“Oh yeah? Who?”
“Jesus… have you ever thought seriously about him?”

This example may be a little artificial but the point is to look for open doors and do it proactively.

Study 7 – Faith Speaks to God – Luke 18:1-8

Discussion question: What should we be praying for?


We’re going to discuss prayer this week. A religious person may pray in earnest and intensity, with words that only a prayer would use in order for God to hear them. A person with faith in Christ, however, comes to God on the basis that they are right with God – not arrogantly, but humbly admitting their sin and thankful that mercy is given and received through Christ.

We’ll look at Jesus’ words in Luke 18 about speaking to God. As you read together, take particular note of Jesus’ words in Verse 8.

Read Luke 18:1-8


Q1. What is the purpose of Jesus’ parable according to Verse 1?

For disciples of Jesus to always pray and not give up.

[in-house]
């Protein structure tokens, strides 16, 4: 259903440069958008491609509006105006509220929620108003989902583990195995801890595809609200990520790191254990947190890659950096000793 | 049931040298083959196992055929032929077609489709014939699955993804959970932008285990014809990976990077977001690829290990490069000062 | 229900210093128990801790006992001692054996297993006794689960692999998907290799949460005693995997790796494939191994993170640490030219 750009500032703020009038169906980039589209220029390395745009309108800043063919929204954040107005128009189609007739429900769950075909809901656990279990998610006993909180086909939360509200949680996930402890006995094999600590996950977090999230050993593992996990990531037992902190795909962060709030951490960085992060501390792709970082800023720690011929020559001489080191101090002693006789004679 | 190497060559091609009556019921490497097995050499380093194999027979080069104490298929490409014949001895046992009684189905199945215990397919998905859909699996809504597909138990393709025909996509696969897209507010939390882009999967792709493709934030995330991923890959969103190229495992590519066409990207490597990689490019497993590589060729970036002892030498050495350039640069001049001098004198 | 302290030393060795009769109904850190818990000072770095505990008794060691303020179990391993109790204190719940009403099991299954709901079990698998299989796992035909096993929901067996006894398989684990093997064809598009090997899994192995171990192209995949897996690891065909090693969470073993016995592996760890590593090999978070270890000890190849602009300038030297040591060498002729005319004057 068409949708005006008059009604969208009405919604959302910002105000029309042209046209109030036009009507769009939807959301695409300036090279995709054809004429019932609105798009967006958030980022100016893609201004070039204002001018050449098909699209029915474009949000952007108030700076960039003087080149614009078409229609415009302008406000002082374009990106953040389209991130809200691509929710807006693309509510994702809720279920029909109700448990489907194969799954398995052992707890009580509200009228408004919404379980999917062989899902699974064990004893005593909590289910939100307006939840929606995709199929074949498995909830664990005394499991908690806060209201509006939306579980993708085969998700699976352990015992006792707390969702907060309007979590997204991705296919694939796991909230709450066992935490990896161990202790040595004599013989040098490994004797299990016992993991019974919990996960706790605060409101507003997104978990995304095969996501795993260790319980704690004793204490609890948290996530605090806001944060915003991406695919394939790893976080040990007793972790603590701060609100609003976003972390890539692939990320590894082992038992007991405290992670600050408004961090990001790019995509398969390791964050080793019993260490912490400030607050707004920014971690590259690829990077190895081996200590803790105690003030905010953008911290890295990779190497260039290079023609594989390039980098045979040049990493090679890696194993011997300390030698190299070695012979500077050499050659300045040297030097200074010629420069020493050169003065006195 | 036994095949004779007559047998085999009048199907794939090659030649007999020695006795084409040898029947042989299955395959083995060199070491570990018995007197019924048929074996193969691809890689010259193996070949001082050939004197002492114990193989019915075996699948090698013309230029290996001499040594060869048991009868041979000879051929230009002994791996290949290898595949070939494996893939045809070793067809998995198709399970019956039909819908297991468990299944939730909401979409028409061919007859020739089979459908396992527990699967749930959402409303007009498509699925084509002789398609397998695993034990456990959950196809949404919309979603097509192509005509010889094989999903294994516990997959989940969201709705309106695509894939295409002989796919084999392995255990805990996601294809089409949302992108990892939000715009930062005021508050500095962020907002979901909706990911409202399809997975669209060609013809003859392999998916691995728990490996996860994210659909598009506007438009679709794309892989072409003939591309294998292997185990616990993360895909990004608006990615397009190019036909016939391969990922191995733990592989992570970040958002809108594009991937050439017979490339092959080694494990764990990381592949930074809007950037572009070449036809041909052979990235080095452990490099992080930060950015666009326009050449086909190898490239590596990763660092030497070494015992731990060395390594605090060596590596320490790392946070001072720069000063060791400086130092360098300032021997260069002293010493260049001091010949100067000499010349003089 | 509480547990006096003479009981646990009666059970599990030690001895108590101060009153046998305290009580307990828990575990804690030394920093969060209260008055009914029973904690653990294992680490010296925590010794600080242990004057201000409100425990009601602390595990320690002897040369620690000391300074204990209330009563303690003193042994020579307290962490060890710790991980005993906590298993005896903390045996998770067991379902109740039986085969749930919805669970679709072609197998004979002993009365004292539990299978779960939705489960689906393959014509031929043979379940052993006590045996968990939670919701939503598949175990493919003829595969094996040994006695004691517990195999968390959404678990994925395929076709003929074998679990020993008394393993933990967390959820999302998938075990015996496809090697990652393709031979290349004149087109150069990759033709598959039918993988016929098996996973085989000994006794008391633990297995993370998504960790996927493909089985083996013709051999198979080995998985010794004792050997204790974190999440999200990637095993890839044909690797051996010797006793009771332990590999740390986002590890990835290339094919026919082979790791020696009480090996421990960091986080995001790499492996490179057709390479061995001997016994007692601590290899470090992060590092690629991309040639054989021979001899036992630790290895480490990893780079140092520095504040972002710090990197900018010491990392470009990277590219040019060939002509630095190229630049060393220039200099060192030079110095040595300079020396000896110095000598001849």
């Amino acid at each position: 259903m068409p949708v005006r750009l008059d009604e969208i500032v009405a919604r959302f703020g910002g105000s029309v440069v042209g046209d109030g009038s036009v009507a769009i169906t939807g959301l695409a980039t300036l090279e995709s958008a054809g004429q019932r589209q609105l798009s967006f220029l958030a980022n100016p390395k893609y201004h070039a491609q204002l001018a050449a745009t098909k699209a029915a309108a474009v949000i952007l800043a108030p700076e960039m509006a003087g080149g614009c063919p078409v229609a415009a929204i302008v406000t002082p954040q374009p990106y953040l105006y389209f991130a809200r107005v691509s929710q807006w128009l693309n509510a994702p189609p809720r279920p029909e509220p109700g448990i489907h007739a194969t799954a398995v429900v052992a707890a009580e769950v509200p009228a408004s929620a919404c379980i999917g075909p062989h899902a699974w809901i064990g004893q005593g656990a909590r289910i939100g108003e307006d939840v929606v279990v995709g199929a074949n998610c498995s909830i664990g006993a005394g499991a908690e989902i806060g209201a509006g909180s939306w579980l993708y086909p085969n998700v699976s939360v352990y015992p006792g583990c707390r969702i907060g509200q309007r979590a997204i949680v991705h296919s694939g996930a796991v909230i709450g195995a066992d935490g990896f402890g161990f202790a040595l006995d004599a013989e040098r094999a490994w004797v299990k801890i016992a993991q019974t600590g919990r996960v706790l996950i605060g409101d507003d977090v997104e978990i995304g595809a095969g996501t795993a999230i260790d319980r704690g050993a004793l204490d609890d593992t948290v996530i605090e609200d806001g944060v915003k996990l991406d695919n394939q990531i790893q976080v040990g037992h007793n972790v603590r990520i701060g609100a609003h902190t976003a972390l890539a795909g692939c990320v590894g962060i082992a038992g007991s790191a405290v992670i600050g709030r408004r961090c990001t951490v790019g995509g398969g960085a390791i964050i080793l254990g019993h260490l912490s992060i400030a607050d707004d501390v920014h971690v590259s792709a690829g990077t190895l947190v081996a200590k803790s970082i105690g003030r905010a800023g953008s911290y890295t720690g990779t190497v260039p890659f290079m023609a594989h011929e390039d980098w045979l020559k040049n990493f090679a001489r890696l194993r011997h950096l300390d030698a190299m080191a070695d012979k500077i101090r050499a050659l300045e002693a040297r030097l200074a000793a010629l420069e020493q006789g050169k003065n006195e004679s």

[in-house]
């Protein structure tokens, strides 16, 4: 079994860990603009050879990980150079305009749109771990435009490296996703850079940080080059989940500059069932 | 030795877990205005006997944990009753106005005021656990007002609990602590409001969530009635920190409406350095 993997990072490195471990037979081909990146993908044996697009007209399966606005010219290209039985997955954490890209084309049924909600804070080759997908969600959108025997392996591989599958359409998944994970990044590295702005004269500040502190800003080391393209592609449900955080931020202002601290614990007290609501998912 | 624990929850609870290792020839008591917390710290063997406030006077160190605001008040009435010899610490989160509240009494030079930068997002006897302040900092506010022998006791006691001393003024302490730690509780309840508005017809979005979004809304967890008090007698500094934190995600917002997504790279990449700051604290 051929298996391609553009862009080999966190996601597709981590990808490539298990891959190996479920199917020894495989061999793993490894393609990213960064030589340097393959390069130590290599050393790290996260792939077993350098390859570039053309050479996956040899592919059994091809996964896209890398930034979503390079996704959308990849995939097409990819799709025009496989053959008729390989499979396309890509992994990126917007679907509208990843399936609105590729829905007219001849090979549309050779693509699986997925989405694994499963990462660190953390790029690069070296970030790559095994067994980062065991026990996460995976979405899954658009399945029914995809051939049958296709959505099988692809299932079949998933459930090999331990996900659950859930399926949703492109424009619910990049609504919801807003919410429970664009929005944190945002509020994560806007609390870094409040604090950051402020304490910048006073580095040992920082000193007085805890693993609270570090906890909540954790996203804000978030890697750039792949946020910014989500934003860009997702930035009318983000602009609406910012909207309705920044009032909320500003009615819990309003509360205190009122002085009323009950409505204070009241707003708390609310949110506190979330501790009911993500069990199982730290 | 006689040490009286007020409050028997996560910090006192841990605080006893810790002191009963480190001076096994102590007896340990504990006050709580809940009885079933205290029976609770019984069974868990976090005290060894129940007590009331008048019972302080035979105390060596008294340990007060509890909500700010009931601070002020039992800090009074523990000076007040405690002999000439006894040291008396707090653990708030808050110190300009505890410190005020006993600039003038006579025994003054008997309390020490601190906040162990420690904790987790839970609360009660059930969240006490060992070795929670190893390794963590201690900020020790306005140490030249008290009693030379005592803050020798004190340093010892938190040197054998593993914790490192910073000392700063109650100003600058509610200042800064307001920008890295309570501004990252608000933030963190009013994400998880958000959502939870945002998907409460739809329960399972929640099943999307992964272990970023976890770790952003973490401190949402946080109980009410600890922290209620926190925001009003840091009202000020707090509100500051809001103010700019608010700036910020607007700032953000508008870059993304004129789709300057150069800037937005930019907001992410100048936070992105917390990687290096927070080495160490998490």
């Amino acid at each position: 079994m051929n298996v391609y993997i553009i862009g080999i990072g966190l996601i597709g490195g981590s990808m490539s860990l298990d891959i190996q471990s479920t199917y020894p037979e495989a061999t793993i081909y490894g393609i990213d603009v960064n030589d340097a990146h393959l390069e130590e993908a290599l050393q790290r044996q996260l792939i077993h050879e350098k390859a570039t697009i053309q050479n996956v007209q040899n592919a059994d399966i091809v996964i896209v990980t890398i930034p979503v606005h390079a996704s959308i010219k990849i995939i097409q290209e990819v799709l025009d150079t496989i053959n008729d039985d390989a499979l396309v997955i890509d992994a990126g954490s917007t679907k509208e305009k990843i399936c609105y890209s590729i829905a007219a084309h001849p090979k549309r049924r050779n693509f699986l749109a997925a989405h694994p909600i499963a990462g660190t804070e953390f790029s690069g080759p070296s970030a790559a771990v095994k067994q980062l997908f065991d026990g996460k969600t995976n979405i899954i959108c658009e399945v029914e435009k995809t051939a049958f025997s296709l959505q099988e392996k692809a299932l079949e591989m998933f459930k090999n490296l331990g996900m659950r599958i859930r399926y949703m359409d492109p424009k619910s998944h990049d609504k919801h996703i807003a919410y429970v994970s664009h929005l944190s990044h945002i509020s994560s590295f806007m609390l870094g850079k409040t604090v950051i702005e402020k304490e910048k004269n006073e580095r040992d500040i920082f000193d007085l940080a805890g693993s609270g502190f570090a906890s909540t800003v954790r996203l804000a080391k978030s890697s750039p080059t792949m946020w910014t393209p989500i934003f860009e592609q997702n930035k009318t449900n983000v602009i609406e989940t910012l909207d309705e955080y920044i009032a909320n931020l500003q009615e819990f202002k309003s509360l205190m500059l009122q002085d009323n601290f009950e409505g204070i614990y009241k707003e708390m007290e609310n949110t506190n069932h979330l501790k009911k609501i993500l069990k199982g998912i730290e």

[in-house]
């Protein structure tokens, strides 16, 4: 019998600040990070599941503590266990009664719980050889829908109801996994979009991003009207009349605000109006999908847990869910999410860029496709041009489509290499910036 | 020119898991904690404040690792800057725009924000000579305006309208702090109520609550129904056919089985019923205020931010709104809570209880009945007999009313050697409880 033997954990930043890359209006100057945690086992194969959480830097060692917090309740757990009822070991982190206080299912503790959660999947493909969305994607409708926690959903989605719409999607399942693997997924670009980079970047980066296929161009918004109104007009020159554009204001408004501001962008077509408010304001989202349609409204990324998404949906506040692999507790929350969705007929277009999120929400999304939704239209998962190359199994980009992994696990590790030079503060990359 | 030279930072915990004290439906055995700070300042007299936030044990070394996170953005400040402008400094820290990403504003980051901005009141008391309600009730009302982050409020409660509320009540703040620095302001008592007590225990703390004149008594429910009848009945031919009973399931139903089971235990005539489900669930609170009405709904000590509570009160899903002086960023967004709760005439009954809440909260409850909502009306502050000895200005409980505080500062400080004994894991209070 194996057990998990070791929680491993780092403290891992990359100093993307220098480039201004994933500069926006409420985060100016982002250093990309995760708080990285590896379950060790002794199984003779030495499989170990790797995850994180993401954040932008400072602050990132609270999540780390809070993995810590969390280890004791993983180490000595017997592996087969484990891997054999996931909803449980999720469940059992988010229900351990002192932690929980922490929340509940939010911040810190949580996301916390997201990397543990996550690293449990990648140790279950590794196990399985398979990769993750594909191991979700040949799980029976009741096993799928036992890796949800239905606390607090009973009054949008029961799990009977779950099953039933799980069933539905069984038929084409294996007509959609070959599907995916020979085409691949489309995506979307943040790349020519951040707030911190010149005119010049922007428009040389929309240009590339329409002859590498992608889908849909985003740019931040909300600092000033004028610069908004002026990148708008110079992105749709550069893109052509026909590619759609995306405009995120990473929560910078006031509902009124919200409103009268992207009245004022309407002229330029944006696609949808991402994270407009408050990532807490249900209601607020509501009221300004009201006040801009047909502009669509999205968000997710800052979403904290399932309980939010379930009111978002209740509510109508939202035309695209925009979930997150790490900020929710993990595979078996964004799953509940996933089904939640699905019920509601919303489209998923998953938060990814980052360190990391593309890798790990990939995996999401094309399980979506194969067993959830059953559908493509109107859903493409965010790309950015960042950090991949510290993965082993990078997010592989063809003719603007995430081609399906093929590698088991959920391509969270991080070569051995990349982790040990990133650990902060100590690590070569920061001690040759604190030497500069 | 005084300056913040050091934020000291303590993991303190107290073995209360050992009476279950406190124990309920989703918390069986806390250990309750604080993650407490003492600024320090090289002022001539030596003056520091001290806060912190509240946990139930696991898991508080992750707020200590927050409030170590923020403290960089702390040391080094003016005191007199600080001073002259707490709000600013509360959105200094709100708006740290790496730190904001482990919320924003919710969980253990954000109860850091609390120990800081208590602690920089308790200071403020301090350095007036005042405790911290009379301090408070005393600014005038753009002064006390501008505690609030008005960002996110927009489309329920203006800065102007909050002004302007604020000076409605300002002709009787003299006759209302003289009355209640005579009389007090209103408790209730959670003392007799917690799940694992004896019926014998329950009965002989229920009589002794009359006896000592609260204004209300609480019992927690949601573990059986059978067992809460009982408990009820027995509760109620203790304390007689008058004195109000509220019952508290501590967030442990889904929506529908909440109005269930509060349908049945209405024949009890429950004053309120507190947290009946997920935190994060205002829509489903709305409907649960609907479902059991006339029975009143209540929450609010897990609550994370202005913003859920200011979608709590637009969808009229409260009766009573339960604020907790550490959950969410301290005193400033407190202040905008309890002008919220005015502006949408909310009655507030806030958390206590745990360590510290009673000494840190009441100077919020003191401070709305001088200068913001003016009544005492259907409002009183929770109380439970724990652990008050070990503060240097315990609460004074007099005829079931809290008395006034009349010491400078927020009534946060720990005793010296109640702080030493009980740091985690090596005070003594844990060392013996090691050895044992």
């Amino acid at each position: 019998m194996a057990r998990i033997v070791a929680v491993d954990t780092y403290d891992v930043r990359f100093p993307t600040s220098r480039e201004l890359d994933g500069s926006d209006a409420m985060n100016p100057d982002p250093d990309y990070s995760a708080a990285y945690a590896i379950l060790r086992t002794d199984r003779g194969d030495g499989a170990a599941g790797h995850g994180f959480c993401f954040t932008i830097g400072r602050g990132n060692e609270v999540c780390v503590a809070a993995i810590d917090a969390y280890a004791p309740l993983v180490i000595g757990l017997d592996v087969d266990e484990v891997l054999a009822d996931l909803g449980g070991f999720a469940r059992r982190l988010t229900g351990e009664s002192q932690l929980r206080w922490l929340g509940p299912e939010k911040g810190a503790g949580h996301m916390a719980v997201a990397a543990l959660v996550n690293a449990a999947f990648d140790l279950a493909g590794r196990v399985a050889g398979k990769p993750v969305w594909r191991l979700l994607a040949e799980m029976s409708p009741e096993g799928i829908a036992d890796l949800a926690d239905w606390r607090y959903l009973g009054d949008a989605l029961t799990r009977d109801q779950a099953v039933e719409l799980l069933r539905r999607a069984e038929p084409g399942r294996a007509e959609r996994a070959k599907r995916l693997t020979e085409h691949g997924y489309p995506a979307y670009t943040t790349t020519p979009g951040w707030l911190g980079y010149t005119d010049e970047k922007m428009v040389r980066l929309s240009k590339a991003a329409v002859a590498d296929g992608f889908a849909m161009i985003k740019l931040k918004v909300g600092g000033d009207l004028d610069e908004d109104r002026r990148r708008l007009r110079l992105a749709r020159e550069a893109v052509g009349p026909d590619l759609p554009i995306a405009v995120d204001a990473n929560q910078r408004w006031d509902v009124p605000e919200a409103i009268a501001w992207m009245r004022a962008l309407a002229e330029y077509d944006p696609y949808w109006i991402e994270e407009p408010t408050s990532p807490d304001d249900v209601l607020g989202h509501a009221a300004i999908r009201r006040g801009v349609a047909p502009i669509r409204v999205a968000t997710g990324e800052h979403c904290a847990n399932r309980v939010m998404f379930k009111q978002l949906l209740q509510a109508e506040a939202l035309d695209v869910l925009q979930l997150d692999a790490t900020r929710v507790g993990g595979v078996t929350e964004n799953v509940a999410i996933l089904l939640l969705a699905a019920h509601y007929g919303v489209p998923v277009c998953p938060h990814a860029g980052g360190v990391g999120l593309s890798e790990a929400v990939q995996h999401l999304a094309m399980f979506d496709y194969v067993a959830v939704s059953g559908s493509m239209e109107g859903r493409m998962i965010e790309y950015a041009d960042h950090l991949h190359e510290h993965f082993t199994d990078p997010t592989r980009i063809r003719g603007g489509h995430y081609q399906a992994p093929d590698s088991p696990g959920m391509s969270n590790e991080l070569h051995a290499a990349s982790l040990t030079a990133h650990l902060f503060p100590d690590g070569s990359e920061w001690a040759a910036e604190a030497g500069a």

Q2. Describe the characters in His parable.

The judge: has authority to bring about justice or deny it – he neither fears God nor cares what people thought. Does this mean that he is not swayed by people nor God to do what he wants. He has power but does not care. Thinks of the woman as a bother.

The woman: is a widow and has at least one adversary. She feels victimised and turns to the judge for help. He is perhaps her only help since she persists in pleading with him. She wants justice. This seems like a reasonable request. She is persistent. 

Q3. What motivates the judge to answer this woman’s pleas?

Her persistence and his assumption that she will attack him. He maybe thinks she’s a little crazy. 

Q4. How does Jesus’ parable point to God?